Aphasia

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The terms ‘jargon aphasia’ and ‘jargon agraphia’ describe the production of incomprehensible language containing frequent phonological, semantic or neologistic errors in speech and writing, respectively. Here we describe two patients with primary progressive aphasia (PPA) who produced neologistic jargon either in speech or writing. We suggest that involvement of the posterior superior temporal–inferior parietal region may lead to a disconnection between stored lexical representations and language output pathways leading to aberrant activation of phonemes in neologistic jargon. Parietal lobe involvement is relatively unusual in PPA, perhaps accounting for the comparative rarity of jargon early in the course of these diseases.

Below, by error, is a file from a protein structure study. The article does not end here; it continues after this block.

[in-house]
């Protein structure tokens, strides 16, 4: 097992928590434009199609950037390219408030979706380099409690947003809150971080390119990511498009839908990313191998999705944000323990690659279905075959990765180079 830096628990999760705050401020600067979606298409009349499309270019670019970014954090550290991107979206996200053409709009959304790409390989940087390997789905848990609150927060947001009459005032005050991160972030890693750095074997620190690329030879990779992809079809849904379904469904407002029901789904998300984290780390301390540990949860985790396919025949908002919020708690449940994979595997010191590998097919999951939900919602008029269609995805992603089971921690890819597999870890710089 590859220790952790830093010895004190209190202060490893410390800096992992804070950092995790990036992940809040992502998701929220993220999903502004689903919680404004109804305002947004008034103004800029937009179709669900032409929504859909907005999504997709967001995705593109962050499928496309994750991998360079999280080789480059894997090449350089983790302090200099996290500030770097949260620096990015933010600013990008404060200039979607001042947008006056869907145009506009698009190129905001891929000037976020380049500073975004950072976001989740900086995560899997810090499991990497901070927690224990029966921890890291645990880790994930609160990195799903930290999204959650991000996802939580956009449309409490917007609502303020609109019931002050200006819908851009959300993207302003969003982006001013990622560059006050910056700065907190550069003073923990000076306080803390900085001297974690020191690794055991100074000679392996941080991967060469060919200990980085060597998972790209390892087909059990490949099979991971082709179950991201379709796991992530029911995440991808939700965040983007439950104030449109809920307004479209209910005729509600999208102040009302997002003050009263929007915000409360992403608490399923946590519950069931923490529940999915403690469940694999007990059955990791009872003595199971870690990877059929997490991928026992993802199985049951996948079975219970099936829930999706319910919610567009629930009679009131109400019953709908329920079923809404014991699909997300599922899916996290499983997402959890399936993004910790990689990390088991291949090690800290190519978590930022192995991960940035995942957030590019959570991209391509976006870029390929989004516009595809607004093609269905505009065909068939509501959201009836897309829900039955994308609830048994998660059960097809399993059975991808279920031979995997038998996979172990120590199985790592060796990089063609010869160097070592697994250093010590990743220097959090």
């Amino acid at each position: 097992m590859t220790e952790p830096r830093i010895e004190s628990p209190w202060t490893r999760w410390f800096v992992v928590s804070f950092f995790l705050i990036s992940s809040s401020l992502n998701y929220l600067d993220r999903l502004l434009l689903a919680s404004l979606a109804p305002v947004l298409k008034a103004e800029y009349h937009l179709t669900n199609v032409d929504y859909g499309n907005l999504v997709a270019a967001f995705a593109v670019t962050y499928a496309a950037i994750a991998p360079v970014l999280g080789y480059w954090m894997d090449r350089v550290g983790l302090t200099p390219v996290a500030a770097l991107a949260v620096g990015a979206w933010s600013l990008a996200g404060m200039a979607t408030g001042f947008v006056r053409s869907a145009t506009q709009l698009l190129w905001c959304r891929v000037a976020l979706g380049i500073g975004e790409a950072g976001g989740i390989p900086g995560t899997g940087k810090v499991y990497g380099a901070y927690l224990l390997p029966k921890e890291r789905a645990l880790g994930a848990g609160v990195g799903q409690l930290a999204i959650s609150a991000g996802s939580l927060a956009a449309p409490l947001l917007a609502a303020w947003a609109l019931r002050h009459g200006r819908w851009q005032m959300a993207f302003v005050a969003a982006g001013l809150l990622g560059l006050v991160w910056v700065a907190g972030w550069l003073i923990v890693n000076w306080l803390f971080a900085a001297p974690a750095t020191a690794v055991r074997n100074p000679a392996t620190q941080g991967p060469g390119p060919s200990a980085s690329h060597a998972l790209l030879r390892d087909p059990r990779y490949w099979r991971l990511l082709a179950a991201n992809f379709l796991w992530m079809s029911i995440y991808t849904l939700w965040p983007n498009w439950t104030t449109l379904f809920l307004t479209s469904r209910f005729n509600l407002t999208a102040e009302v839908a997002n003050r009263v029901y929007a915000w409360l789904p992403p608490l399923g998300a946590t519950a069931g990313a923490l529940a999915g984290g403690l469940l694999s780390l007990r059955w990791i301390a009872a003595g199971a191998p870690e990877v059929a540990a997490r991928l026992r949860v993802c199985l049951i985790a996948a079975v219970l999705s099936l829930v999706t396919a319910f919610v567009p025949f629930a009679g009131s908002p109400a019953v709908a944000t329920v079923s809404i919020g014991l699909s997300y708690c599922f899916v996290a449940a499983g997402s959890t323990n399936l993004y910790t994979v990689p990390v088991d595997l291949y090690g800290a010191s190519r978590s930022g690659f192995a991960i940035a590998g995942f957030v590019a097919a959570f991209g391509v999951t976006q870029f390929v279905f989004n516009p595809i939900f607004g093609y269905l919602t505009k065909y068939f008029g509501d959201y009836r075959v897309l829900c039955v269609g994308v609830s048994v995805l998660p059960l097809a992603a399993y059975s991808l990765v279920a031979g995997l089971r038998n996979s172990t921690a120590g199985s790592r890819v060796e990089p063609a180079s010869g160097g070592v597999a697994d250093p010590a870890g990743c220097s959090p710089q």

Aphasia is a communication disorder. It's a result of damage or injury to language parts of the brain. And it's more common in older adults, particularly those who have had a stroke.

Aphasia gets in the way of a person's ability to use or understand words. Aphasia does not impair the person's intelligence. People who have aphasia may have difficulty speaking and finding the "right" words to complete their thoughts. They may also have problems understanding conversation, reading and comprehending written words, writing words, and using numbers What Causes Aphasia?

Aphasia is usually caused by a stroke or brain injury with damage to one or more parts of the brain that deal with language. According to the National Aphasia Association, about 25% to 40% of people who survive a stroke get aphasia.

 Aphasia may also be caused by a brain tumor, brain infection, or dementia such as Alzheimer's disease. In some cases, aphasia is a symptom of epilepsy or other neurological disorder. What Are the Types of Aphasia?

There are types of aphasia. Each type can cause impairment that varies from mild to severe. Common types of aphasia include the following: * Expressive aphasia (non-fluent): With expressive aphasia, the person knows what he or she...
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